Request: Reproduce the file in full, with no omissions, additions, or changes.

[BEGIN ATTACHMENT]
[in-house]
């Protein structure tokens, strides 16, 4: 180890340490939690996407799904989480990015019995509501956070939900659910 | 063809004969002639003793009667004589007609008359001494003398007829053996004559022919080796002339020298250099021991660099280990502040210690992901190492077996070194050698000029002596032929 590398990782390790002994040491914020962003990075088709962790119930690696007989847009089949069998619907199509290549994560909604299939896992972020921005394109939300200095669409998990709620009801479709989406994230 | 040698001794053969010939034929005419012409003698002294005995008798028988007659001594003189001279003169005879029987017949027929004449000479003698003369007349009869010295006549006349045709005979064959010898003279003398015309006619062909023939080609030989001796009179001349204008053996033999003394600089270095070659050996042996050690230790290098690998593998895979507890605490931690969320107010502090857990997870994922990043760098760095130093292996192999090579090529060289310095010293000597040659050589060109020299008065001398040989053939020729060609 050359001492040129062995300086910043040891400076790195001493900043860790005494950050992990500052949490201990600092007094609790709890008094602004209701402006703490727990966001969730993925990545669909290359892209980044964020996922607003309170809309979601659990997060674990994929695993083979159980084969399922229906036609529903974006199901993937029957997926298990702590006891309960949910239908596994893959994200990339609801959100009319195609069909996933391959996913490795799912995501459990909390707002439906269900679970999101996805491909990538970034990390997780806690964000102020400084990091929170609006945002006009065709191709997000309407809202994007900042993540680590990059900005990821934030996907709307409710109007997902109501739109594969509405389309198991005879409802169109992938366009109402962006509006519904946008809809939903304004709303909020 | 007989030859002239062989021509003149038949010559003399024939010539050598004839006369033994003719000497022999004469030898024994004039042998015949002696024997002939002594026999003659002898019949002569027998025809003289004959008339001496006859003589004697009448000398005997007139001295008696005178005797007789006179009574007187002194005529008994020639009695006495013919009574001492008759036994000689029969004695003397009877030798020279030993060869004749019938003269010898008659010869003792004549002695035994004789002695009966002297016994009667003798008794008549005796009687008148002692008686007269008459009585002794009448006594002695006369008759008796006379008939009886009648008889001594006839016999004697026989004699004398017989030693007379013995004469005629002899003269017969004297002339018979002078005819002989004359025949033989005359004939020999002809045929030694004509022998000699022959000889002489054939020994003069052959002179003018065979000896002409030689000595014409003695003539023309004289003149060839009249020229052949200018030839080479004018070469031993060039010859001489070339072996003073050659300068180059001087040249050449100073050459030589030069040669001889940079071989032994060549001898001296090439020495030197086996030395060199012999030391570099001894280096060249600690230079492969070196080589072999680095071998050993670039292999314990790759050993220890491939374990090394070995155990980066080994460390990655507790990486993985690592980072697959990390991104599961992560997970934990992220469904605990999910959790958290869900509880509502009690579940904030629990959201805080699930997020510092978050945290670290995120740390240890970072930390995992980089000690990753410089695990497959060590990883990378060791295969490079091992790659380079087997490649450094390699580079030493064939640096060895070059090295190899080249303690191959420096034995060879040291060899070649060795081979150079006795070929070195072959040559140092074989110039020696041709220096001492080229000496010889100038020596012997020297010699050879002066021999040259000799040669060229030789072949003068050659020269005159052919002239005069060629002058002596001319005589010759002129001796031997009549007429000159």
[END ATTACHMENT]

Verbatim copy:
[in-house]
């Protein structure tokens, strides 16, 4: 180890340490939690996407799904989480990015019995509501956070939900659910 | 063809004969002639003793009667004589007609008359001494003398007829053996004559022919080796002339020298250099021991660099280990502040210690992901190492077996070194050698000029002596032929 590398990782390790002994040491914020962003990075088709962790119930690696007989847009089949069998619907199509290549994560909604299939896992972020921005394109939300200095669409998990709620009801479709989406994230 | 040698001794053969010939034929005419012409003698002294005995008798028988007659001594003189001279003169005879029987017949027929004449000479003698003369007349009869010295006549006349045709005979064959010898003279003398015309006619062909023939080609030989001796009179001349204008053996033999003394600089270095070659050996042996050690230790290098690998593998895979507890605490931690969320107010502090857990997870994922990043760098760095130093292996192999090579090529060289310095010293000597040659050589060109020299008065001398040989053939020729060609 050359001492040129062995300086910043040891400076790195001493900043860790005494950050992990500052949490201990600092007094609790709890008094602004209701402006703490727990966001969730993925990545669909290359892209980044964020996922607003309170809309979601659990997060674990994929695993083979159980084969399922229906036609529903974006199901993937029957997926298990702590006891309960949910239908596994893959994200990339609801959100009319195609069909996933391959996913490795799912995501459990909390707002439906269900679970999101996805491909990538970034990390997780806690964000102020400084990091929170609006945002006009065709191709997000309407809202994007900042993540680590990059900005990821934030996907709307409710109007997902109501739109594969509405389309198991005879409802169109992938366009109402962006509006519904946008809809939903304004709303909020 | 007989030859002239062989021509003149038949010559003399024939010539050598004839006369033994003719000497022999004469030898024994004039042998015949002696024997002939002594026999003659002898019949002569027998025809003289004959008339001496006859003589004697009448000398005997007139001295008696005178005797007789006179009574007187002194005529008994020639009695006495013919009574001492008759036994000689029969004695003397009877030798020279030993060869004749019938003269010898008659010869003792004549002695035994004789002695009966002297016994009667003798008794008549005796009687008148002692008686007269008459009585002794009448006594002695006369008759008796006379008939009886009648008889001594006839016999004697026989004699004398017989030693007379013995004469005629002899003269017969004297002339018979002078005819002989004359025949033989005359004939020999002809045929030694004509022998000699022959000889002489054939020994003069052959002179003018065979000896002409030689000595014409003695003539023309004289003149060839009249020229052949200018030839080479004018070469031993060039010859001489070339072996003073050659300068180059001087040249050449100073050459030589030069040669001889940079071989032994060549001898001296090439020495030197086996030395060199012999030391570099001894280096060249600690230079492969070196080589072999680095071998050993670039292999314990790759050993220890491939374990090394070995155990980066080994460390990655507790990486993985690592980072697959990390991104599961992560997970934990992220469904605990999910959790958290869900509880509502009690579940904030629990959201805080699930997020510092978050945290670290995120740390240890970072930390995992980089000690990753410089695990497959060590990883990378060791295969490079091992790659380079087997490649450094390699580079030493064939640096060895070059090295190899080249303690191959420096034995060879040291060899070649060795081979150079006795070929070195072959040559140092074989110039020696041709220096001492080229000496010889100038020596012997020297010699050879002066021999040259000799040669060229030789072949003068050659020269005159052919002239005069060629002058002596001319005589010759002129001796031997009549007429000159």